white patches on the body or sudden loss of weight, then treating as per a bacterial infection is a good idea. If the only fish in the tank are Mollies (or other livebearers) then adding salt, 2-3 gram/litre, can help a great deal.>
She was doing that this morning then started swimming like a maniac, sometimes stopping and wiggling. The male lyretail did that with her. Now she's back on the bottom. Ok, Maria just opened the top to get some water for testing and the Molly was up to the surface in a flash. Her appetite has been... vigorous this whole time. She just acts funny when she swims (swims into plant leaves, then backs up and swims around them) and spends a lot of time just sitting on the bottom in out of the way places. Poops a lot.
Water numbers:
pH: 7.4 - 7.5
<What sort of hardness level? Mollies appreciate very hard water.>
Ammonia: 0.75
<Still not zero! Mollies are super-sensitive to ammonia and nitrite in freshwater tanks.>
Nitrates/nitrites: 0
Water gets 25% change weekly, but we haven't been adding bacteria to the 38 gallon tank with water changes.
We just don't know if she's even sick, just acting funny. We had one Molly with some white spots that got lethargic and died and took another well-loved fish with her. (We quarantined them, added some conditioner and PimaFix for fungal infections, and the next morning the pH had dropped from 7.4 to 5.8. Both fish died.) So we're a little skittish, I guess.
So there's a lot of info. Any light you can shed on any of it, we'd appreciate it. Thanks a lot!
<Hope this helps! Cheers, Neale.>
Re: And now, weird Molly behavior   6/17/16
Good info, as USUAL - thank you so much! Hardness might be a problem. We have soft water. Would hard water be a problem for the tetras and the platy?
<Platies will usually thrive in the same conditions as Mollies, though Mollies do prefer more heat than Platies; Platies are optimally kept around 22-25C/72-77F whereas Mollies are more 25-28C/77-82F sort of beasts. But so far as water chemistry goes, both like hard, alkaline, basic conditions.
Tetras are predominantly soft water fish, with a few exceptions. Generally not good companions for Mollies because of this. That said, it will depend on your tetras. X-Ray Tetras, Black Widows, 'False' Penguins, and Emperor Tetras will all do just fine up to 20 degrees dH, PH 8, which is fine for Mollies. You can add baking soda, sodium bicarbonate, to raise hardness. Do read:
Something like a half teaspoon baking soda per 20 litres/5 US gallons would be about right. Use a test kit to check before adding any such water to your aquarium.>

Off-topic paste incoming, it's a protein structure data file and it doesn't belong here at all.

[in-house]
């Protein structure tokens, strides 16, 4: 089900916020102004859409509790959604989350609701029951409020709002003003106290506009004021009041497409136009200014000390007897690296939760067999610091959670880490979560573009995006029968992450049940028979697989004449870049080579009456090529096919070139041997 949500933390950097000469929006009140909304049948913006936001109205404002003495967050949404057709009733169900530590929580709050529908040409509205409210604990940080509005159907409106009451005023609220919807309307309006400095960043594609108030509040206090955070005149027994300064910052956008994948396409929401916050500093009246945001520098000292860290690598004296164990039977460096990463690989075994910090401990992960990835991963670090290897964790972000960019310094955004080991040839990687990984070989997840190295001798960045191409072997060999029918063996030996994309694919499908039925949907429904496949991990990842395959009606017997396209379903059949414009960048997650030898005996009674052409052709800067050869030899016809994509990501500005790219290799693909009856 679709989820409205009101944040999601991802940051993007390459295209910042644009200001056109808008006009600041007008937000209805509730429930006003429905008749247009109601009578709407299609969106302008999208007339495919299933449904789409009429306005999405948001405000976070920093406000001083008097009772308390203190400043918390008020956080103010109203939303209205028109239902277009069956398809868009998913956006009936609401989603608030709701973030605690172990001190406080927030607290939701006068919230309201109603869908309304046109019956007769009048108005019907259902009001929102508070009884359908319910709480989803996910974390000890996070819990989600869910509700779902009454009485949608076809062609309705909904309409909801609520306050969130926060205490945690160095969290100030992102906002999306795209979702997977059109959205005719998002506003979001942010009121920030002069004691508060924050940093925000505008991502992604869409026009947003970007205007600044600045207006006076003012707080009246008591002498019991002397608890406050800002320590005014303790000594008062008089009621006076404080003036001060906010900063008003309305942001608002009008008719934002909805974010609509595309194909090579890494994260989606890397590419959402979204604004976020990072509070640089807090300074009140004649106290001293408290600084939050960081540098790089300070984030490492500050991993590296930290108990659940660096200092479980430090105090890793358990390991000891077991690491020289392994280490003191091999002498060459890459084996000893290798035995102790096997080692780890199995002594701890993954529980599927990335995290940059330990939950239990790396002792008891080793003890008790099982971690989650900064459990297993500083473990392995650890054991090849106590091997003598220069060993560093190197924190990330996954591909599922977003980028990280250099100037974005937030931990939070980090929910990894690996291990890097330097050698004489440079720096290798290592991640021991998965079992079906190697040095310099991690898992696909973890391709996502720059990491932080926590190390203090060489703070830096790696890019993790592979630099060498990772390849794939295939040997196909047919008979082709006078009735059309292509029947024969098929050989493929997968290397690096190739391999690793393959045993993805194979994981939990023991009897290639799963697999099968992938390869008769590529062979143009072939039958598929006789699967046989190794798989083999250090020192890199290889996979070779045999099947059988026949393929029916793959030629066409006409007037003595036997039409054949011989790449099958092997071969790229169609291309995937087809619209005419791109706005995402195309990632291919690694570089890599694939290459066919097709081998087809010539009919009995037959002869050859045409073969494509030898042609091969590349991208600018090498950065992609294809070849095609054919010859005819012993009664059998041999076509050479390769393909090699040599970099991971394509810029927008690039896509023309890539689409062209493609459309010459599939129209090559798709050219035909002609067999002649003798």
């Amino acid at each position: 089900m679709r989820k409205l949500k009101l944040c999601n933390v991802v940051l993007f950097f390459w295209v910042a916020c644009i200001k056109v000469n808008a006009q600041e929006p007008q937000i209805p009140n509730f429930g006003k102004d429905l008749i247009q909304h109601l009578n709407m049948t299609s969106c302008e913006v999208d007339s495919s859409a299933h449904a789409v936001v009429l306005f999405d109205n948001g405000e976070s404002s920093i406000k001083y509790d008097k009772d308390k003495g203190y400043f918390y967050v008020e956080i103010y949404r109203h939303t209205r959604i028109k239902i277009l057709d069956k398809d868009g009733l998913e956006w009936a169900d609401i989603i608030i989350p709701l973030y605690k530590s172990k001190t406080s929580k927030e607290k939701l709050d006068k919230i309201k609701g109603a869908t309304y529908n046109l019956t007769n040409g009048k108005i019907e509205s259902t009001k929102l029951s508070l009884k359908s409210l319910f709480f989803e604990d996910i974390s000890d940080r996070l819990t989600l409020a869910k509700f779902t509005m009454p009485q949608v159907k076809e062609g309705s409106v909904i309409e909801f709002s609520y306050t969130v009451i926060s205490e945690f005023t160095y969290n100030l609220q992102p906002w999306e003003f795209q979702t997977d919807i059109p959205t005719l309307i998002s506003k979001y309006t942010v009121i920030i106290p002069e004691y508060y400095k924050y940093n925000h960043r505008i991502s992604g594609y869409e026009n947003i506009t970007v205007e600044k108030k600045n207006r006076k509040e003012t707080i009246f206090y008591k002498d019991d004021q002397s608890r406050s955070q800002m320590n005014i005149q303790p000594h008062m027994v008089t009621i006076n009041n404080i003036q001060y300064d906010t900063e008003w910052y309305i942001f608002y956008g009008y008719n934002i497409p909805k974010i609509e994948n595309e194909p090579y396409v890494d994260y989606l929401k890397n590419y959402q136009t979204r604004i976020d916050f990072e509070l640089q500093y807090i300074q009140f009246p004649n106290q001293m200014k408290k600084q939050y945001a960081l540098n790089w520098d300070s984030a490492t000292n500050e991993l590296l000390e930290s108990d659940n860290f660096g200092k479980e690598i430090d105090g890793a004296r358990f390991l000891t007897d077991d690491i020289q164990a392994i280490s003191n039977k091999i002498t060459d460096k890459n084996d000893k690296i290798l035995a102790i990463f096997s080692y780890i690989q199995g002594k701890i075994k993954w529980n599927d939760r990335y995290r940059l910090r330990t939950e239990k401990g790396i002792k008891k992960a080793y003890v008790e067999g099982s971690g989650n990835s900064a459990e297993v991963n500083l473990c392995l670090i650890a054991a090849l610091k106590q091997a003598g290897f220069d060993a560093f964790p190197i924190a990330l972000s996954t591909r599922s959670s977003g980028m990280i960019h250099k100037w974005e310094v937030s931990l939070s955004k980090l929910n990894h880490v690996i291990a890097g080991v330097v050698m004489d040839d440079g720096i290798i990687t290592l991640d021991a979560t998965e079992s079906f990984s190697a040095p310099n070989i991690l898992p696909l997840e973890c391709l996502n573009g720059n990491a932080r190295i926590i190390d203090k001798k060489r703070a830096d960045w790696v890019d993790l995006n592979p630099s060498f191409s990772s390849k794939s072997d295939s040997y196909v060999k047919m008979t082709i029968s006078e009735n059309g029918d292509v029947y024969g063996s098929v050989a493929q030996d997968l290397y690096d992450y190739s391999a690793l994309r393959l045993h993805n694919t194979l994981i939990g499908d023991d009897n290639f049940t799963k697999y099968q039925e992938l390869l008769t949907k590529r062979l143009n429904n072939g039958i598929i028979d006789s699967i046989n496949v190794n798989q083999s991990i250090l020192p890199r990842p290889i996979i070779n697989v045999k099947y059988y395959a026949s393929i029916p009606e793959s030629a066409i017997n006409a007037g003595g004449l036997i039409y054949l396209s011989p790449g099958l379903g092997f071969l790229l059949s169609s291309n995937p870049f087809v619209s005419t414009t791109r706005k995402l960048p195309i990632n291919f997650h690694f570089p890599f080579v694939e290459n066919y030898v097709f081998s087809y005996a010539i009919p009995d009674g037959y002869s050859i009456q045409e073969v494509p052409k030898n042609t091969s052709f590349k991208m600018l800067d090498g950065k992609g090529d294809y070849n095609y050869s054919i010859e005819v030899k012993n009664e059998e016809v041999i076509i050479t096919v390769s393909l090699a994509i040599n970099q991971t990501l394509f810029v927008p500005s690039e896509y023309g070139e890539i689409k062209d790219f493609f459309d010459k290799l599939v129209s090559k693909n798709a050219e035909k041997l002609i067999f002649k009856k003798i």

These will likely be the last mollies we get. Sheesh.
<As I've said many times, Mollies really aren't community fish and shouldn't be sold/bought as such. They are very beautiful, yes, but quite demanding. Kept on their own though they can look superb! Big tanks with big groups are wonderful. Check out Liberty Mollies some time. I saw a group of them in a single-species set up, designed with lots of flat rocks for them to graze on. Really beautiful fish, and patriotic too if you happen to live in a country with a red, white and blue flag! Cheers, Neale.>
Oh, crap...      8/21/16
We got rid of the mollies. But there's still some ammonia in the 38 gallon tank - less than 1, more than 0.5. It looks like a ghost tank. We've lost two white skirt tetras, and now nobody is swimming.
<But no sign of Whitespot any more?>
Even the 12 neon are sitting towards the bottom in a clump, swimming a bit, but low in the tank. The remaining white skirts just hang and our platy is just sitting on the bottom.
<Do lower the water level a bit so there is more splashing. Is the water moving briskly? Is the water too warm? The fish behaviour could be related to low oxygen level. Review, and act accordingly.>
The pH is 7.2, no nitrites, a wee trace of nitrates, water is soft, alkalinity around 80. We have added ammo lock and bacteria. I'm afraid were going to lose the tank.
The other tank is fine, even though the ammonia has been higher. Could our filtration be too weak? Gah!
<A typical community tank needs to have a water turnover rate around 6 times the volume of the aquarium per hour. So if you have a 38-gallon aquarium, you'd buy a filter rated at 228 gallons/hour. You can find this value on the filter pump or the packaging. Pretty much ignore anything stating "suitable for tanks of 10-40 gallons" or whatever, because these